• by thingie (16450) <syeates@gmail.com> on Friday August 25, 2006 @11:11AM (#15978445) Homepage

    The UK also has some initiatives such as the UK Free Software Network (UKFSN) [ukfsn.org] which seem to be doing really well. It's a zero-support ISP which donates profits to open source projects.

  • by Anonymous Coward
    Well, if you make the decision to adopt, I don't think it matters if you are using open source or not. What matters most is whether you are providing a loving family and are willing to meet the child's needs.
  • I know for a certainty that there is at least one freshly installed Linux box in the server room of http://www.glenmorangie.com/ [glenmorangie.com] because I put it there. It's doing file sharing/storage. Hardware costs low, server OS costs nil, CAL costs nil and setup costs negligable (doesn't take long to copy a few stock config files and change a couple of domain names and IP addresses). You couldn't buy an proprietary operating system solution for what the hardware cost, indeed why would anybody want to pay more for the o
    • by Cruise_WD (410599)
      It's interesting that "not free" means it has to be Windows for a lot of people.

      Almost all my company's infrastructure is running on Sun boxes. Paid for, full support, so maybe not quite as "free" as my Gentoo desktop, but probably a lot cheaper than a Windows server, and certainly more reliable than the few Windows machines we do have.

      It doesn't have to be free to be reliable, secure and not-Windows.
  • Depends... (Score:3, Interesting)

    by Cloud K (125581) on Friday August 25, 2006 @01:02PM (#15979508)
    As IT manager for a small non-profit, I can say that even we are still running mostly proprietary software.

    The biggest hurdle is the users, I tried letting people have a go with a Linux distro, OpenOffice etc and the first thing they said was "Where's publisher?" and "How do I use this digital camera (with locked drivers for Windows)" etc etc. Far too many problems. Plus we have a fair few Access databases.

    For those who only needed Word, Excel and a few other things I tried giving them OpenOffice but they just moaned and asked for the "Standard Microsoft" products.

    For a while we've been using Mozilla Thunderbird, but as more and more people are needing access to their email remotely, and IMAP is far from brilliant in said client (folders refusing to delete properly and other such niggles) I think Exchange and Outlook are not far off the horizon. Simply because, dare I say it on Slashdot, Micrsoft software is generally the easiest to use in the eyes of the non-computer-literate. [With the exception of Office 2007 beta as it stands, that's bloody awful to use]

    I'd love to go OSS and I'm sure in an organisation with slightly more intelligent staff it wouldn't be a problem. But this lot at my place are *very* easily confused. A shining example would be one guy today, who panicked that his box was "going beebeebeebeebeebeebeep". I went to his desk and found a ring binder sat on the keyboard. Another one, a little while ago but still there, was desparately trying to shove a floppy in a Zip drive. These are the kind of people I have to deal with, so any less-than-minor change would have them baffled for months. Trying to tell them how to do all the various workarounds and procedures usually needed in OSS software to do various things that are point-and-click in Windows is out of the question really.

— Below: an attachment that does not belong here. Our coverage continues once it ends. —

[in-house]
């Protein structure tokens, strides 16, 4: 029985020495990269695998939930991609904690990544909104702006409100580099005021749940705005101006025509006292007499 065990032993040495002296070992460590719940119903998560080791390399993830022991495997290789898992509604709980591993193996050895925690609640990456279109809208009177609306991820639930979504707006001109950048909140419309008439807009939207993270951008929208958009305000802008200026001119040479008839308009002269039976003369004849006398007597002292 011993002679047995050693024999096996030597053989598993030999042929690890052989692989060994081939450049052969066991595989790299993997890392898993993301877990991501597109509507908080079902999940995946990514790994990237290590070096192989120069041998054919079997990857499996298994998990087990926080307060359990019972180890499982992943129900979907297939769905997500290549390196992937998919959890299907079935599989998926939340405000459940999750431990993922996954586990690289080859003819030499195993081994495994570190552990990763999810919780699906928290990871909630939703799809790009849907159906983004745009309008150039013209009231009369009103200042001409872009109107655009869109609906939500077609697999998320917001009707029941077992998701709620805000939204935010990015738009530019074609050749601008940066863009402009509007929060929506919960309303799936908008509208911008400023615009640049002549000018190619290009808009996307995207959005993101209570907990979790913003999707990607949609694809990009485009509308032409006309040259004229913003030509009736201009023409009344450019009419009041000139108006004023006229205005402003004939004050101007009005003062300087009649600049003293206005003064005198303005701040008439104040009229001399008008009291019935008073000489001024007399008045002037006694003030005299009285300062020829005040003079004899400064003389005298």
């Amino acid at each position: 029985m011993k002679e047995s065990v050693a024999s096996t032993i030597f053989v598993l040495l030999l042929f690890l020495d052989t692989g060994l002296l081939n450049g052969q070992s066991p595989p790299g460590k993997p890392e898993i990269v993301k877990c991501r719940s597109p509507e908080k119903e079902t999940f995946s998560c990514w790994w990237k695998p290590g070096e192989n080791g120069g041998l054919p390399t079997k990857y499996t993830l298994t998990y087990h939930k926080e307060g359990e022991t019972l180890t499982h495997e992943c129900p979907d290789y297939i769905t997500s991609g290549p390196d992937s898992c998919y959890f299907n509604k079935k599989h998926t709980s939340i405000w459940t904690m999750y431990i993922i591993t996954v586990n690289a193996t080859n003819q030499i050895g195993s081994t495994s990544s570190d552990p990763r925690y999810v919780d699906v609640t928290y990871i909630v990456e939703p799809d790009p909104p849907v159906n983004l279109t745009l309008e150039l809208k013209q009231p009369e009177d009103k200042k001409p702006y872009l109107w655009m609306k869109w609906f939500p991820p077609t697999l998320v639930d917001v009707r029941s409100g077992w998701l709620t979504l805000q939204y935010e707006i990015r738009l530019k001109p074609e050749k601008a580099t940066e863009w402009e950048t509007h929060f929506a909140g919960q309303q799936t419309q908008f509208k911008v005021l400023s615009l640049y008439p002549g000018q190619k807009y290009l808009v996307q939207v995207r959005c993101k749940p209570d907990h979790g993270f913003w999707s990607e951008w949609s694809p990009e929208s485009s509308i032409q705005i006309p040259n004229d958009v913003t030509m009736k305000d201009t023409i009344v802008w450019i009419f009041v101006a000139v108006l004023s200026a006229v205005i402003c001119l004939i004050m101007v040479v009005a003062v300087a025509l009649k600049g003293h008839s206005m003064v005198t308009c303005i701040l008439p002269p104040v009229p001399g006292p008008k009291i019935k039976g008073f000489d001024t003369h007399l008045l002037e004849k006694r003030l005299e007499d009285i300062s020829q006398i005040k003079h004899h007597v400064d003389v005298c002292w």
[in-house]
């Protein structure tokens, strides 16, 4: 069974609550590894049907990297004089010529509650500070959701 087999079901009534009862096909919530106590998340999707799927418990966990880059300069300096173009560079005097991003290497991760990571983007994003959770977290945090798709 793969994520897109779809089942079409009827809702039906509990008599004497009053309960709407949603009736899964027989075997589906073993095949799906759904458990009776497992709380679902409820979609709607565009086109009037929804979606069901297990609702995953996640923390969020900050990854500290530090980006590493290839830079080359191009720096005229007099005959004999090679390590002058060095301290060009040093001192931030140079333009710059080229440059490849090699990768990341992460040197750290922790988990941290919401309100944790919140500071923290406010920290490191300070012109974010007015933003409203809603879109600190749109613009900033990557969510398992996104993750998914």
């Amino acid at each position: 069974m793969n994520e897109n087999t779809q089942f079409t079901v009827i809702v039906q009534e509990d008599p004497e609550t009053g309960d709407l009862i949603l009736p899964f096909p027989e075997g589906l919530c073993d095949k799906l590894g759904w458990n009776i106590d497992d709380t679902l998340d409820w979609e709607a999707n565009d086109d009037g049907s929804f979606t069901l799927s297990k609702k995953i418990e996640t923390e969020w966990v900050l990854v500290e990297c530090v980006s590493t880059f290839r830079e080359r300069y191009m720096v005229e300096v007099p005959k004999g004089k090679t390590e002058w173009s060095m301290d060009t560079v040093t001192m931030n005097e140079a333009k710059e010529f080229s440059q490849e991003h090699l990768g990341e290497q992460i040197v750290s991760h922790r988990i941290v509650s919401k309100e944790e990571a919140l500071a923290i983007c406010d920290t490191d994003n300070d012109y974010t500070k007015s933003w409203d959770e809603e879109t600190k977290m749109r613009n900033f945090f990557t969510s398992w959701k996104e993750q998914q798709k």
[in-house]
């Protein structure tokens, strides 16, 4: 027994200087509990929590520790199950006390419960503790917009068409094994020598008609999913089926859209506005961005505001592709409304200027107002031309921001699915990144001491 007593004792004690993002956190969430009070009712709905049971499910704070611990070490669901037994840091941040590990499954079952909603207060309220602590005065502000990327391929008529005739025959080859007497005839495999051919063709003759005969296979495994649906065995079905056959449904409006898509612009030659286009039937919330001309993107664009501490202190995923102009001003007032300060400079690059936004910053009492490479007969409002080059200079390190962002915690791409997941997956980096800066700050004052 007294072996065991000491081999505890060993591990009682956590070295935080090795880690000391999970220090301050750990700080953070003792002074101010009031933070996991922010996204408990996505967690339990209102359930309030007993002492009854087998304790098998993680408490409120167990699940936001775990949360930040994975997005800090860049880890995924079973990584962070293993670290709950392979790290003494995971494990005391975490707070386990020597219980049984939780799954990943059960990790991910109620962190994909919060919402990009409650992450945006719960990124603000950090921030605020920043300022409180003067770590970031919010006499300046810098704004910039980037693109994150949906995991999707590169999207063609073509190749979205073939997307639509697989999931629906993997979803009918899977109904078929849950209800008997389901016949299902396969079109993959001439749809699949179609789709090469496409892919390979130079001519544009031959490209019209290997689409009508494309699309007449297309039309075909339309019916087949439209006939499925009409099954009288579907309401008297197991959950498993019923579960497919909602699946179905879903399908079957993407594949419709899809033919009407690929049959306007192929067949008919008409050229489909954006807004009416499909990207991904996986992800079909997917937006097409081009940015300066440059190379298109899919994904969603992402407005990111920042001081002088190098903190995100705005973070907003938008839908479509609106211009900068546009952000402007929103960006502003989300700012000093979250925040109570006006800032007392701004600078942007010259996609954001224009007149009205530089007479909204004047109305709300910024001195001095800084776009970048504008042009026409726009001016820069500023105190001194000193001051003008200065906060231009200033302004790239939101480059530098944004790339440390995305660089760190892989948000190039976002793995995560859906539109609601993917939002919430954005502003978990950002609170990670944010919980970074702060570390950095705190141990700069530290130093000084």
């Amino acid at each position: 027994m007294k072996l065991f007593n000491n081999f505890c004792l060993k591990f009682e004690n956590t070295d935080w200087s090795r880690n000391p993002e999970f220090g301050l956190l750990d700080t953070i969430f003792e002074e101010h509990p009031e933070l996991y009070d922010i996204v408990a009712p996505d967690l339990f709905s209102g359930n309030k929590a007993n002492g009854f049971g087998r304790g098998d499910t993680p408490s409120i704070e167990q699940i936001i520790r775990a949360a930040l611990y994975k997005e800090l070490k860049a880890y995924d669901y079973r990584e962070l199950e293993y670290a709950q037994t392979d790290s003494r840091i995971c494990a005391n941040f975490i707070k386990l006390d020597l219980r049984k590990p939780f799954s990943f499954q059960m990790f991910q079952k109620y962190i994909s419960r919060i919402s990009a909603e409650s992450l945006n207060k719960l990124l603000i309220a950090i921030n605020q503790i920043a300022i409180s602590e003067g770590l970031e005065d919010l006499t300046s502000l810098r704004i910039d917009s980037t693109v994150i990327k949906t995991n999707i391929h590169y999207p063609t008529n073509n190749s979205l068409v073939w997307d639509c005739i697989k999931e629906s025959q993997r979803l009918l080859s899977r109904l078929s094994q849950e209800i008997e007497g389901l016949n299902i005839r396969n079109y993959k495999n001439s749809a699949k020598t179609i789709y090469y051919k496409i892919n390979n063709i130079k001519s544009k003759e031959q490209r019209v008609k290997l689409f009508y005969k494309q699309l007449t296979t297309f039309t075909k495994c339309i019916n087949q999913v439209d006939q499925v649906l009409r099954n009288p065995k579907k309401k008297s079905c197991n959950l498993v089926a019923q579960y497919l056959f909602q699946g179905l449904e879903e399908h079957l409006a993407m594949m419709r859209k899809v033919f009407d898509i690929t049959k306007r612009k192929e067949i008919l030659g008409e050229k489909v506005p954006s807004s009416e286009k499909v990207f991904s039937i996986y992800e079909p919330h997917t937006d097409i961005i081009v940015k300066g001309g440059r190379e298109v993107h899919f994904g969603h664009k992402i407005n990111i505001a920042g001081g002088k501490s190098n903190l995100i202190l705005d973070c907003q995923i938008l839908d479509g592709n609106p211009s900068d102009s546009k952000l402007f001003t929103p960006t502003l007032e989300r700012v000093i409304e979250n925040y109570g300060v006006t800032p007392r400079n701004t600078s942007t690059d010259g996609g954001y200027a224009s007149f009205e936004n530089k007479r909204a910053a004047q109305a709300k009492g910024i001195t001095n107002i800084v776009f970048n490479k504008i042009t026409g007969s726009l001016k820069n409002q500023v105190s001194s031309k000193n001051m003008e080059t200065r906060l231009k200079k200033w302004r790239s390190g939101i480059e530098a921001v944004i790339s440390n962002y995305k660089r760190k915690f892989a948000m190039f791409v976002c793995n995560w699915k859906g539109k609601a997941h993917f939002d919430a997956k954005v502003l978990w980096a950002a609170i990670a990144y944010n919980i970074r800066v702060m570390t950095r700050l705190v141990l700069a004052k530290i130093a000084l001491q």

The only OSS app which *has* gone down well is Firefox, perhaps because it's got a very familiar/intuitive interface for ex-IE users, it's feature-complete (I've seen so many OSS alternatives that can only be described as half-finished) and generally very well written. The staff love not having to deal with malware, popups and self-installers, even if it does take an age to load in comparison with IE.

    Who knows, maybe the situation will improve eventually... but right now the demand is for "Standard Microsoft" software and giving them alternatives just tends to upset them.
    • by thephydes (727739)
      Interesting that this story only got a score of 2. The writer has it right. MS is so pervasive, that the ordinary user thinks it is the only way to "use" a computer. IE is the internet after all is it not? And, the less intelligent - or more technophobic - the user, the more likely they will be to resist change in my experience. The OSS community has to get into the real world and out of a foggy ivory tower. Give ordinary people what they want and they will "buy" it. Ordinary people want their software
  • The UK has lots of open source developers and a large community but how is the UK doing for Open Source Adoption?

    Not Very Well at all.

    #!/usr/bin/python
    foo='ck'
    bar='it'
    progress = "fu" + foo + "ing " + "sh" + bar
    print progress

    I have been trying to think of famous British open source people/projects. Here is what I have come up with so far:

    Xen
    Mark Shuttleworth (sort of - has a British passport now and wanders around London sometimes).
    Tim Berners Lee, WWW
    Rob Hartill, Apache
    Simon Tatham, Putty
    Ian Jackson,ex-Deb
    • by ploppy (468469)
      > I have been trying to think of famous British open source people/projects. Here is what I have come up with so far:

      I wouldn't say famous, but four more British open source projects/people are:

      JamVM - a free open source Java Virtual Machine, written and maintained by Robert Lougher

      Squashfs - a compressed filesystem for Linux. This is the most widely used filesystem for LiveCDs, used by most major Linux distributions. It is also extensively used in embedded systems (i.e. most Linux based wireless route
  • There is pretty much no Linux compatible hardware around here, and as people are too lazy to demand the manufacturers release hardware, Linux is not being well adopted. Perhaps we should start an open-source campaign in Britain?

IF I HAD A MINE SHAFT, I don't think I would just abandon it. There's got to be a better way. -- Jack Handley, The New Mexican, 1988.